With the 24/7 Media alliance, the Naviant technology may also have a heavy impact on banner advertising. Apparently there are still a few kinks to be worked out, but the plan is that 24/7 Media will be able to hook up to this huge database and serve banners on the fly according to interest and behavior. So if I bought a book last week and I go on a 24/7 Media site today, I might see a banner that asks if I want to buy a movie on that same topic.
DoubleClick also recently created a stir in the online advertising world with its purchase of Abacus Direct for more than $900 million. Abacus Direct specializes in offline database marketing, and their strength is in managing the buying patterns of catalog shoppers. DoubleClick’s strength is in tracking the online habits of web surfers. Take the two and put them together, and you have the ability to quantify and evaluate large amounts of data and retarget advertising based on that data.
Retargeting Within Your Own Site
In researching email management solutions recently, I ran across a company called GuestTrack.com. The company can handle email newsletter management, but its focus is really on content personalization.
Content personalization works off of information gathered from your customers. For example, many sites have forms that people fill out when they register to become a member. They might indicate they’re interested in fishing, advertising, and MP3s. GuestTrack works with this information to serve custom content based on those preferences.
Unlike the DoubleClick and 24/7 Media models above, all of the retargeting takes place within your site. Some sample retargeting applications:
- Serve banner ads to customers on your site based on their preferences. For example, while a customer is shopping, you can alert them to a sale in their favorite department. This banner targeting capability is also attractive to potential advertisers.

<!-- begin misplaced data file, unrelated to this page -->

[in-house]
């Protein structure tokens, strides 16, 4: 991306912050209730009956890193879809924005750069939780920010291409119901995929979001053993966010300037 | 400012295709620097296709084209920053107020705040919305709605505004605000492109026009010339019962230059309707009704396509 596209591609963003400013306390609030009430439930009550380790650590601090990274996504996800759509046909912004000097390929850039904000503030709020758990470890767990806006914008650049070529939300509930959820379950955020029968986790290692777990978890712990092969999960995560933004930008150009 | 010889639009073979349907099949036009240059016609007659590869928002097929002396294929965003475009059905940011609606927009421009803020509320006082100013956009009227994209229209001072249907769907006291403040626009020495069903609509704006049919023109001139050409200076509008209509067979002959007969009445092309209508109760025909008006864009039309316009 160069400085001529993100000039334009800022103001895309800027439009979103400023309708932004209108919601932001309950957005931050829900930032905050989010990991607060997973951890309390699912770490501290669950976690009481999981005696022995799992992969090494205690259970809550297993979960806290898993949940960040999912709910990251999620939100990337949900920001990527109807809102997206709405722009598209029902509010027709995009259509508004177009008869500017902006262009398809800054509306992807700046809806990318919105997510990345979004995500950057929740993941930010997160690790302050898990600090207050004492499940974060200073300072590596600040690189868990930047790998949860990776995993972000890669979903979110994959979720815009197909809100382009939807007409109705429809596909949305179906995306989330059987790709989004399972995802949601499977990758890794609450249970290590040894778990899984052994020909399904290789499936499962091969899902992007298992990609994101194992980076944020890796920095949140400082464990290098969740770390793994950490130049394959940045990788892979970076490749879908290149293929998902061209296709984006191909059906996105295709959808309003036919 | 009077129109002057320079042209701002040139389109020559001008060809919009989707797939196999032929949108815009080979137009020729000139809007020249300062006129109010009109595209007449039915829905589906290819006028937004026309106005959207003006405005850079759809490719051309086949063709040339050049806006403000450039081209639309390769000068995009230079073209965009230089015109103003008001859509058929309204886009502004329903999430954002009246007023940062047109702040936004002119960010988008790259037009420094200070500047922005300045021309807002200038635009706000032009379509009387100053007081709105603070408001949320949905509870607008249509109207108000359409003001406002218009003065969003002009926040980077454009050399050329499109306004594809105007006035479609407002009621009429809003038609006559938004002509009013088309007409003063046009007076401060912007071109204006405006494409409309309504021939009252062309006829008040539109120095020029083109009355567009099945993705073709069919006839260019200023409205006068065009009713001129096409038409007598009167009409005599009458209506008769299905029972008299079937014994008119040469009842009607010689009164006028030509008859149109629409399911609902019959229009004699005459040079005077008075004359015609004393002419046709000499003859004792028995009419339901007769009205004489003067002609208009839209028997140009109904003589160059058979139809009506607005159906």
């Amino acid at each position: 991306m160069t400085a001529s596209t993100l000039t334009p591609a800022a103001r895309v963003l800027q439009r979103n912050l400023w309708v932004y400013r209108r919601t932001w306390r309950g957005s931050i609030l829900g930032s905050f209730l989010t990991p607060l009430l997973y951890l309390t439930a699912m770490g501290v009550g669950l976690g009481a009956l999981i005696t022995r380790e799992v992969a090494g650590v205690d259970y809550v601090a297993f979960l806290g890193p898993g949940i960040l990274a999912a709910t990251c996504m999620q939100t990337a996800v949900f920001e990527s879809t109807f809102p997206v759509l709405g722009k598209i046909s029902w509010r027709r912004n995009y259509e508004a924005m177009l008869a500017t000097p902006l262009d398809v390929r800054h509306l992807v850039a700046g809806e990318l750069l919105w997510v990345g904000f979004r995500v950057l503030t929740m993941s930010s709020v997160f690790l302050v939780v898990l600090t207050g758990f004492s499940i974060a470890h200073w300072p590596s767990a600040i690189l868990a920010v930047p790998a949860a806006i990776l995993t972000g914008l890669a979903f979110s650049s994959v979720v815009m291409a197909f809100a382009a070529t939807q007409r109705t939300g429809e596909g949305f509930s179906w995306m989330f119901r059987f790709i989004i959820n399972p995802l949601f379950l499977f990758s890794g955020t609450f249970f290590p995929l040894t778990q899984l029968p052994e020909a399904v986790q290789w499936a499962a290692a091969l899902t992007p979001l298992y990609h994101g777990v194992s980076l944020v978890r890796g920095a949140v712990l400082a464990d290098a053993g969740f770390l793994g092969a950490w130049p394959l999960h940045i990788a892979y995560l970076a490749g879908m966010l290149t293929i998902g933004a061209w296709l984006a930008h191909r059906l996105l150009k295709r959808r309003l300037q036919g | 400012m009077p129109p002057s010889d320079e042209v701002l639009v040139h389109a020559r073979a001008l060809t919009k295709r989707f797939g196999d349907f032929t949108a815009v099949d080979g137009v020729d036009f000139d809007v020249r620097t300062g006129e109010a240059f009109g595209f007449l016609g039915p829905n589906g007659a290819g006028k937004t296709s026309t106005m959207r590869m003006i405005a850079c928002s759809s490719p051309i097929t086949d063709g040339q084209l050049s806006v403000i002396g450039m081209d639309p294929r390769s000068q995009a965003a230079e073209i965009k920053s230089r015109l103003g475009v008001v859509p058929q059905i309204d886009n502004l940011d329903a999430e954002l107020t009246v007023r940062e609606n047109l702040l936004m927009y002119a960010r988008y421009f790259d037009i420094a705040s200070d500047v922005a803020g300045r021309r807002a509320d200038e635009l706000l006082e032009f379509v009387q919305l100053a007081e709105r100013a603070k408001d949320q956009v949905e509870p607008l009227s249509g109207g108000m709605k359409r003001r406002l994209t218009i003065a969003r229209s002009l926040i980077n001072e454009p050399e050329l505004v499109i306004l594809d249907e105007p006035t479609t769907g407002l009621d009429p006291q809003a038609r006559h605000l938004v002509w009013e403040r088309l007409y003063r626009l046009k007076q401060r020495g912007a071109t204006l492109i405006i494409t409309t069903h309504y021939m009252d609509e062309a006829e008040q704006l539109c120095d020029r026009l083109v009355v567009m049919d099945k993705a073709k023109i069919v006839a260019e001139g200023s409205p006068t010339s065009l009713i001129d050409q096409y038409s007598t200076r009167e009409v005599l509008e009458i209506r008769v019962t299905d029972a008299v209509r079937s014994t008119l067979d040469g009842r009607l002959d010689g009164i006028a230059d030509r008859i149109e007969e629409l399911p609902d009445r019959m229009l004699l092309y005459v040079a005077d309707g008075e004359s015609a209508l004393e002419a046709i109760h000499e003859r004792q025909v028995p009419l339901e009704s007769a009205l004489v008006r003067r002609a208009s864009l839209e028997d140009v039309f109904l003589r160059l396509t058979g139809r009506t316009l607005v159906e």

- Serve two different people two completely different homepages based on their preferences. Or you can take it a step further to create two completely different Web sites based on user preference.
- Serve email newsletter content based on preference. So if you’re selling music and you notice that someone buys mostly rock and country, you can email them monthly specials and recommendations within those two genres. This is a great direct response tool, and is currently being used by companies like CDNOW and Amazon.com.
Any savvy marketer will tell you that it’s a lot easier to sell products to your current customer base than to try to create a customer from scratch. Here’s the bottom line:
- Customers see retargeting as a service.
- Advertisers see retargeting as a better way to reach customers.
- Companies see retargeting as a gold mine.
If I saw a banner with my name and my shoe size on it, I’d click on that banner. Wouldn’t you? We may not be there just yet, but that day will come quicker than you can say, “Banner ads are dead.”